Tissue was incubated in oxygenated Waymouth's medium deficient in sulfur amino acids (glutathione, cysteine, methionine) containing 250 [micro]M naphthalene
or 250 [micro]M [.
Chapter Twelve Methyl Naphthalene
New Project Investment Feasibility Analysis Chapter Thirteen Global and China Methyl Naphthalene
Industry Research Conclusions Companies Mentioned:
8220;The Indian admixtures market is dominated by naphthalene
based admixtures on account of their cost-effectiveness compared to PCE based admixtures as well as improved workability in comparison with lignosulphonates.
All data is analyzed by assuming transport from the naphthalene
samples to the bulk space according to the model:
At the 15 targeted nephelometer locations, plus an additional 14 locations near the burns, trained local personnel placed passive samplers (which did not require a field operator or electricity) to measure particulate matter (RJ Lee Group, Monroeville, PA) and naphthalene
(SKC Product Code: 575-003, Eighty Four, PA) for 24 to 120 hours and then sent the samplers to our laboratory for analysis.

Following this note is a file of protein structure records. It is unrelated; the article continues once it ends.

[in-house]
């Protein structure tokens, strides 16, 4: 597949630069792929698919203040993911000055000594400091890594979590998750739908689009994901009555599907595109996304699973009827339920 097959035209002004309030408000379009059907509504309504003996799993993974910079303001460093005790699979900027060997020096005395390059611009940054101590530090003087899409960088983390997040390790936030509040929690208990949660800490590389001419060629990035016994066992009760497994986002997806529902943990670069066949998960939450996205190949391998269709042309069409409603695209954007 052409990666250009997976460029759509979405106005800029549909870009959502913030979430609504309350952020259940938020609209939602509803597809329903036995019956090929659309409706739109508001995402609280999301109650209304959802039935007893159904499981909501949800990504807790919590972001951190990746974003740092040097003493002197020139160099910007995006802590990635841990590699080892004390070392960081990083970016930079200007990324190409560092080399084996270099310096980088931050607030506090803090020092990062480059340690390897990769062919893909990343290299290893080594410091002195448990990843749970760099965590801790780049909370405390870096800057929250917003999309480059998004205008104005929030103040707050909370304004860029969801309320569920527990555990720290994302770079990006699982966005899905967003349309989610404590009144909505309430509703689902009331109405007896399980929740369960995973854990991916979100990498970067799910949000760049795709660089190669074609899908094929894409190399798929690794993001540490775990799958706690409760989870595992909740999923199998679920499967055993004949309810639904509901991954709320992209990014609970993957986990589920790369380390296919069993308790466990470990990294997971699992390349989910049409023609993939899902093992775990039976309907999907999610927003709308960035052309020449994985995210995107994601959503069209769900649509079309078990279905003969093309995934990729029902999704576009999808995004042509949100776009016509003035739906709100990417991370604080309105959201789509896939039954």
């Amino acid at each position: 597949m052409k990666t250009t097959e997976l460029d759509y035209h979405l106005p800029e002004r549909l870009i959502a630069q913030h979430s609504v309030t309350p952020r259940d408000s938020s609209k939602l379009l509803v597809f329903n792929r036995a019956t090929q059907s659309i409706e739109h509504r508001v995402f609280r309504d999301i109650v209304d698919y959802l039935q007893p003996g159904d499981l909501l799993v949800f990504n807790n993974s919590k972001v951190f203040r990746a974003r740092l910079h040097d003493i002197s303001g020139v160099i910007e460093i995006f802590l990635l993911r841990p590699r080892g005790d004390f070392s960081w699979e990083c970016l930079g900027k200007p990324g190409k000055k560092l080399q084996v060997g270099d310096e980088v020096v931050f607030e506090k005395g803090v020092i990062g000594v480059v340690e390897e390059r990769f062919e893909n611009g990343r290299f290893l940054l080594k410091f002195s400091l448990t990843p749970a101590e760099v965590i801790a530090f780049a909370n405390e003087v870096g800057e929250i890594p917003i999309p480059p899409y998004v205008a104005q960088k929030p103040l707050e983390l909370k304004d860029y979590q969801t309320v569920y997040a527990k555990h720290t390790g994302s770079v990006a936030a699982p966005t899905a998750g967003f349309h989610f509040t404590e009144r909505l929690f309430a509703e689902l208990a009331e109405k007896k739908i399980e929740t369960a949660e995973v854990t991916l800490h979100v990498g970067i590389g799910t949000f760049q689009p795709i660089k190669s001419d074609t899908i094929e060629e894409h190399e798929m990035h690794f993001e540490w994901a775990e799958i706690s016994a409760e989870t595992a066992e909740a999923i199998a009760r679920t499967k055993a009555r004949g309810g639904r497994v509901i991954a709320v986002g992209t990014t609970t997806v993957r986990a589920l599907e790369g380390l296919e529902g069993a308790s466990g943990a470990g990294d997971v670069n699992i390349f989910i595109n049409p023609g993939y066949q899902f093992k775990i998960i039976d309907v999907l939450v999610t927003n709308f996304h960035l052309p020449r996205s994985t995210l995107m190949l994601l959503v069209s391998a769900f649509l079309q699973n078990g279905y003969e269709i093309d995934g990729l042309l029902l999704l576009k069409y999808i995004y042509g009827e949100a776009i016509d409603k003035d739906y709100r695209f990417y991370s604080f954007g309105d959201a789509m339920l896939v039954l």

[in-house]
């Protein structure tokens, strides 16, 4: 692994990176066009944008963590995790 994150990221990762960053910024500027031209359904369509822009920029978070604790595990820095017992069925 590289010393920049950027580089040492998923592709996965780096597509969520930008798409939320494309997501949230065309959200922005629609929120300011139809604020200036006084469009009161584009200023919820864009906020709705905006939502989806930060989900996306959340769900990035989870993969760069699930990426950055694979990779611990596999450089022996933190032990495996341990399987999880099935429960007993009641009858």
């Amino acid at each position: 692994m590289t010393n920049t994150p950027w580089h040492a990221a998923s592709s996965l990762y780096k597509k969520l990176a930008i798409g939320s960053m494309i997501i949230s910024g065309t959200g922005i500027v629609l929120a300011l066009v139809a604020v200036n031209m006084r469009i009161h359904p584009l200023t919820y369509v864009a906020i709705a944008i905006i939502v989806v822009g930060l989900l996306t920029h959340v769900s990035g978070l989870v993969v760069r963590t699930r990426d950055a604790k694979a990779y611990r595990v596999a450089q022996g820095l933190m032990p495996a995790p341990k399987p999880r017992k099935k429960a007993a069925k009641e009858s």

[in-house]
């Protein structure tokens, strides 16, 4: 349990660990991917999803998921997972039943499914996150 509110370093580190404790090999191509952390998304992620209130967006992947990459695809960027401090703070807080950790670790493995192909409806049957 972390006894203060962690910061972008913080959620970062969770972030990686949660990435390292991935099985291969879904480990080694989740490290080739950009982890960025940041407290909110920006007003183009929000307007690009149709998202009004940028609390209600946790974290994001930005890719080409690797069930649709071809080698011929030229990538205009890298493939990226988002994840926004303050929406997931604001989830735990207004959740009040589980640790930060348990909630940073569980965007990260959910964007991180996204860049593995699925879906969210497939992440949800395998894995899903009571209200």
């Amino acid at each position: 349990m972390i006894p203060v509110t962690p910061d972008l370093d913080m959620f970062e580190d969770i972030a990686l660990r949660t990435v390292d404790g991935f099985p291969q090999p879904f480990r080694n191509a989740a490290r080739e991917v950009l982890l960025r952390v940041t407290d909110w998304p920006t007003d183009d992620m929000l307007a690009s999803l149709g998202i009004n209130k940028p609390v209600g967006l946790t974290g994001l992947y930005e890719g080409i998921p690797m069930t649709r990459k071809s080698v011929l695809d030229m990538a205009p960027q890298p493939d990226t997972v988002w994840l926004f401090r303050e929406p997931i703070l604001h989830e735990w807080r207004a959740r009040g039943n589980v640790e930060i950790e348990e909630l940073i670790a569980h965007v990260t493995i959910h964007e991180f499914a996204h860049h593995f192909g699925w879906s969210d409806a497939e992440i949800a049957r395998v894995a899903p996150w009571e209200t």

KEY WORDS: biomarker, candidate-gene analysis, exposure assessment, genome-wide analysis, jet fuel, naphthalene
, relative contribution, single-nucleotide polymorphism, skin keratin adduct.
The saturates and naphthalene
aromatics have relatively low viscosities and softening points relative to the asphaltenes and the polar aromatics.
The PCT patent publication, WO2003083063, discloses naphthalene
analogues as ligand mimics and bi-ligands for receptors such as kinases, dehydrogenases, oxidoreductases, GTPases, carboxyl transferases, decarboxylases, transferases, formyl transferases and [alpha]-ketodecarboxylases.
This mechanism is also involved in the initiation of leukemia by benzene, rat olfactory tumors by naphthalene
, and neurodegenerative diseases such as Parkinson's disease by dopamine.
The mixture of contaminants, including Benzene and Naphthalene
, are well below levels which cause acute health effects.
These include 4-ethenyl cyclohexene, diethyl carbonate, dibutyl sulfide and 2,6-dimethyl naphthalene
But the very ingredients that make mothballs so effective as household pesticides--namely naphthalene
or paradichlorobenzene (PDB)--also make them dangerous to any person or animal who breathes the fumes or ingests them directly.